1 Corinthians 5:5
“Hand this man over to Satan for the destruction of the flesh so that his spirit may be saved on the day of the Lord.”
As the Apostles had been furnished with this power among others, that they could deliver over to Satan wicked and obstinate persons, and use him as a scourge to correct them, Chrysostom views these words of Paul as referring to a chastisement of that kind, agreeably to the exposition that is usually given of another passage in reference to Alexander and Hymeneus.
“Hymenaeus and Alexander are two examples. I threw them out and handed them over to Satan so they might learn not to blaspheme God.”
To deliver over to Satan means nothing but the infliction of a severe punishment upon the body. But when we examine the whole context more narrowly, and at the same time compare it with what is stated in the Second Epistle, we understand it simply of excommunication. For delivering over to Satan is an appropriate expression for denoting excommunication for as Christ reigns in the Church, so Satan reigns out of the Church.
As we are received into the communion of the Church, and remain in it on this condition, that we are under the protection of Christ. He who is cast out of the Church is delivered over to the domain of Satan, for he is cast out of Christ's Kingdom.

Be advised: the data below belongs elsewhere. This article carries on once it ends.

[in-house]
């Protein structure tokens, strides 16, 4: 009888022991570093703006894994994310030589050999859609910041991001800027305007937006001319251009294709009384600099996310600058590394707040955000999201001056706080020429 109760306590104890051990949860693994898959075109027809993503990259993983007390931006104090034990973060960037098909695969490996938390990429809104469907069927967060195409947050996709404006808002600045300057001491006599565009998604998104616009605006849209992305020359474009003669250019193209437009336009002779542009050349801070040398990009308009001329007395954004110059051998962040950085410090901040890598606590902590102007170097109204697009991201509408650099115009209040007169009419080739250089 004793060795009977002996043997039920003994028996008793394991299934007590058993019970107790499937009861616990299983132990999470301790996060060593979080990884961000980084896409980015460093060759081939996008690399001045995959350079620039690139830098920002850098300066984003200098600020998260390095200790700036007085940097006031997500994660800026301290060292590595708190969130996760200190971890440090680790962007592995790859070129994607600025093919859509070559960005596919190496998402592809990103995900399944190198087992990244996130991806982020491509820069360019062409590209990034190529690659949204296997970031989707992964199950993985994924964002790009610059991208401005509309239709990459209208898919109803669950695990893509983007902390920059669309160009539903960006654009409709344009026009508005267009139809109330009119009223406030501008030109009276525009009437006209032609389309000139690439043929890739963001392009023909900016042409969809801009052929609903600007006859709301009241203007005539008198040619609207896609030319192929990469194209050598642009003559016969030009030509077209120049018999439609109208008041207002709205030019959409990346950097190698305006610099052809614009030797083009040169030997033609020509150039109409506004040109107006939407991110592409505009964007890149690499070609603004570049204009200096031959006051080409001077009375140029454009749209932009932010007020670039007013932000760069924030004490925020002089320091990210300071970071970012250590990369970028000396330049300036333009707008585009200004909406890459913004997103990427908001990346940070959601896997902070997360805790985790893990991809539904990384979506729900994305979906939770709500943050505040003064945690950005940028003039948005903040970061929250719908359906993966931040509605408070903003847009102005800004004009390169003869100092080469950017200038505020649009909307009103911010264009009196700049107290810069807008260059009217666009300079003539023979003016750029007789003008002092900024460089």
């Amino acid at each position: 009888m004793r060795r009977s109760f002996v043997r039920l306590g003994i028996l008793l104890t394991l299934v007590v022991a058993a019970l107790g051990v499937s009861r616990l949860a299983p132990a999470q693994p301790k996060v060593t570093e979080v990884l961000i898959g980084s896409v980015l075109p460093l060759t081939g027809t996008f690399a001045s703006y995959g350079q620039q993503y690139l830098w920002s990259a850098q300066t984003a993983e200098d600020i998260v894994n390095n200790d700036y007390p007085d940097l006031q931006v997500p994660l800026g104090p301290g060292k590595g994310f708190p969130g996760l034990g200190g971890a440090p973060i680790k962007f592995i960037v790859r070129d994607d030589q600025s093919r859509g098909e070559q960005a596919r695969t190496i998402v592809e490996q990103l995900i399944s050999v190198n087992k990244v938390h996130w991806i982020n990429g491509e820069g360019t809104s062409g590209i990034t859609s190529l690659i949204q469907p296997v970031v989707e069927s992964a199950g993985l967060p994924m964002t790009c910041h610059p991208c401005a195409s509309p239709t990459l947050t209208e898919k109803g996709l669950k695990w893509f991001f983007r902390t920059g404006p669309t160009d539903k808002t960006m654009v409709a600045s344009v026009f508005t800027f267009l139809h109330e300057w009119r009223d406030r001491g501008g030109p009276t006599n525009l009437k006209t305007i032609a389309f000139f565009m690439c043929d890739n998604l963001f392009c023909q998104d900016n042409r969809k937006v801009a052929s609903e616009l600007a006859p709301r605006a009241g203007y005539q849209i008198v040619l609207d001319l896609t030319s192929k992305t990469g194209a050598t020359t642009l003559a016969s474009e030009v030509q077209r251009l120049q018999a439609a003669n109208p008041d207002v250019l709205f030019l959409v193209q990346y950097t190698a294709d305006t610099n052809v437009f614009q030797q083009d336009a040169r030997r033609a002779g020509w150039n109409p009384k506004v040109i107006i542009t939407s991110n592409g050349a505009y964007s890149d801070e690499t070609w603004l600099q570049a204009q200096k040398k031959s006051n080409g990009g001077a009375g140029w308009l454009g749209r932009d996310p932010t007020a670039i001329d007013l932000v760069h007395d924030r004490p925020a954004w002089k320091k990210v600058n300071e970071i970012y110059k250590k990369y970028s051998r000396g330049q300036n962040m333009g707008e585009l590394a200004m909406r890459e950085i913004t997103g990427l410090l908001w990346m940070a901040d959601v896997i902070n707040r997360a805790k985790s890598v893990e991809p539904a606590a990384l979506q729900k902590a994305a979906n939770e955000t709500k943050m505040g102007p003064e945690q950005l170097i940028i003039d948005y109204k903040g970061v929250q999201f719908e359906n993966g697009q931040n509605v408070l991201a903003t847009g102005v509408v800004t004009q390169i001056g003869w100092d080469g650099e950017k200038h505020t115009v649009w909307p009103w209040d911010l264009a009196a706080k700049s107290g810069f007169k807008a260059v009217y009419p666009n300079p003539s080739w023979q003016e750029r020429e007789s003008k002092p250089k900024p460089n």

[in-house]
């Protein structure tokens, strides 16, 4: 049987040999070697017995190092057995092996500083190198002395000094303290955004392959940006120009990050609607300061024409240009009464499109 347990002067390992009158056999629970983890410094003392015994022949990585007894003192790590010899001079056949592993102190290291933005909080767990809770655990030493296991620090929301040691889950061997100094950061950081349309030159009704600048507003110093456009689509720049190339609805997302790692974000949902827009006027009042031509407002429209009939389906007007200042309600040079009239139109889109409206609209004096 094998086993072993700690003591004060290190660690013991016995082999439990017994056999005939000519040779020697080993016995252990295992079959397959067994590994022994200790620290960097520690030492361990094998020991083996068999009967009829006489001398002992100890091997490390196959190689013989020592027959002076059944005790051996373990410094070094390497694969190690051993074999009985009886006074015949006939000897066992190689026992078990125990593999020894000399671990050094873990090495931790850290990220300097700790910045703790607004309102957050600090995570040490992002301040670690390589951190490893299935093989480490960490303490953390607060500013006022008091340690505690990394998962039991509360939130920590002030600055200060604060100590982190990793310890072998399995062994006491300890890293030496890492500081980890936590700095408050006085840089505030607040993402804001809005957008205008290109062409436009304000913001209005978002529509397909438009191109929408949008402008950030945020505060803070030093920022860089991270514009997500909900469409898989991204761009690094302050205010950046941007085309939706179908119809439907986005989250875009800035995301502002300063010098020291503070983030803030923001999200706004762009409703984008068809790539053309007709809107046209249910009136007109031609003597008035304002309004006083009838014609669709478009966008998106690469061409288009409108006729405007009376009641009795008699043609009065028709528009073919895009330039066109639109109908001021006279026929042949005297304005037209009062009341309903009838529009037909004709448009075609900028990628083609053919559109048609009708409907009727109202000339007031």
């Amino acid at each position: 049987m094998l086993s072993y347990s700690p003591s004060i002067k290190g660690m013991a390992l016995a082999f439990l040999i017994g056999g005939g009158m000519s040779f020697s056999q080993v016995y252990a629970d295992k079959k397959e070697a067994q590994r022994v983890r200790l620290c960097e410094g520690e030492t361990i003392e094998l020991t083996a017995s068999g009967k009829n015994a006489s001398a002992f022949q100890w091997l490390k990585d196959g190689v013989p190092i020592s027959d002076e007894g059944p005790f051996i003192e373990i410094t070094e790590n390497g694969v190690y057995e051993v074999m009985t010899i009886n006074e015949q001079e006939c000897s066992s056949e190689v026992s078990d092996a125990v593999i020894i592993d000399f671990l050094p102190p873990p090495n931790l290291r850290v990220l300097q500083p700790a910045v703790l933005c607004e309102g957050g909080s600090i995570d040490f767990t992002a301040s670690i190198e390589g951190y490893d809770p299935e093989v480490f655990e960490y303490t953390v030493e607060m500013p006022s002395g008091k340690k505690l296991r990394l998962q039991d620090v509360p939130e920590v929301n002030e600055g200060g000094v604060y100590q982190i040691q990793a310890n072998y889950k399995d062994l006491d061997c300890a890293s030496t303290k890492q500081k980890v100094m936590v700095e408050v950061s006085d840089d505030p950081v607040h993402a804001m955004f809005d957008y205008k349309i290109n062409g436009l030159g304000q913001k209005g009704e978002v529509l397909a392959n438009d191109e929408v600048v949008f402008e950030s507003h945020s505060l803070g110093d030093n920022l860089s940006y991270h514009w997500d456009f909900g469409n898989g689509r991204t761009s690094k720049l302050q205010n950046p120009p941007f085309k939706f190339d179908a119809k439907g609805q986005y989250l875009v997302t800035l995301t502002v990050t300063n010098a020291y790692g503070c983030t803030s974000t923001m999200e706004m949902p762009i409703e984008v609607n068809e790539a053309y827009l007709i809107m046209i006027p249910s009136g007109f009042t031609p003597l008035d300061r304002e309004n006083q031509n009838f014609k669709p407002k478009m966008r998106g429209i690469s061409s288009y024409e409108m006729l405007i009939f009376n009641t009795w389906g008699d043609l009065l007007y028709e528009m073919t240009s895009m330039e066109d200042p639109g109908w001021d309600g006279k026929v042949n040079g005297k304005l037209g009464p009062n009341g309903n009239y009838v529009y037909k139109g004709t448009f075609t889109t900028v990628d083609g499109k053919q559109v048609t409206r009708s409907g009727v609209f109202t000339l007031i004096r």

The destruction of the flesh is made use of for the purpose of softening; for Paul's meaning is not that the person who is chastised is given over to Satan to be ruined, or to be given up to the devil in perpetual bondage, but that it is a temporary condemnation. So to speak, "We will condemn him in this world for a time, that the Lord may preserve him in His Kingdom."
This furnishes an answer to the objection, by which some endeavor to set aside this exposition, for as the sentence of excommunication is directed rather against the soul than against the body, and they ask how it can be called ‘the destruction of the flesh.’ Then the answer is that the destruction of the flesh is contrasted to the salvation of the spirit, simply because the former is temporal and the latter is eternal.
In this sense the Apostle in Hebrews 5:7, uses the expression the days of Christ's flesh, to mean the course of His mortal life.
“Who in the days of His flesh both prayers and supplications unto Him Who was able to save Him from death -- with strong crying and tears -- having offered up, and having been heard in respect to that which He feared.”
Now the Church in chastising offenders with severity not to spares them in this world in order that God may spare them in His Kingdom if He wills.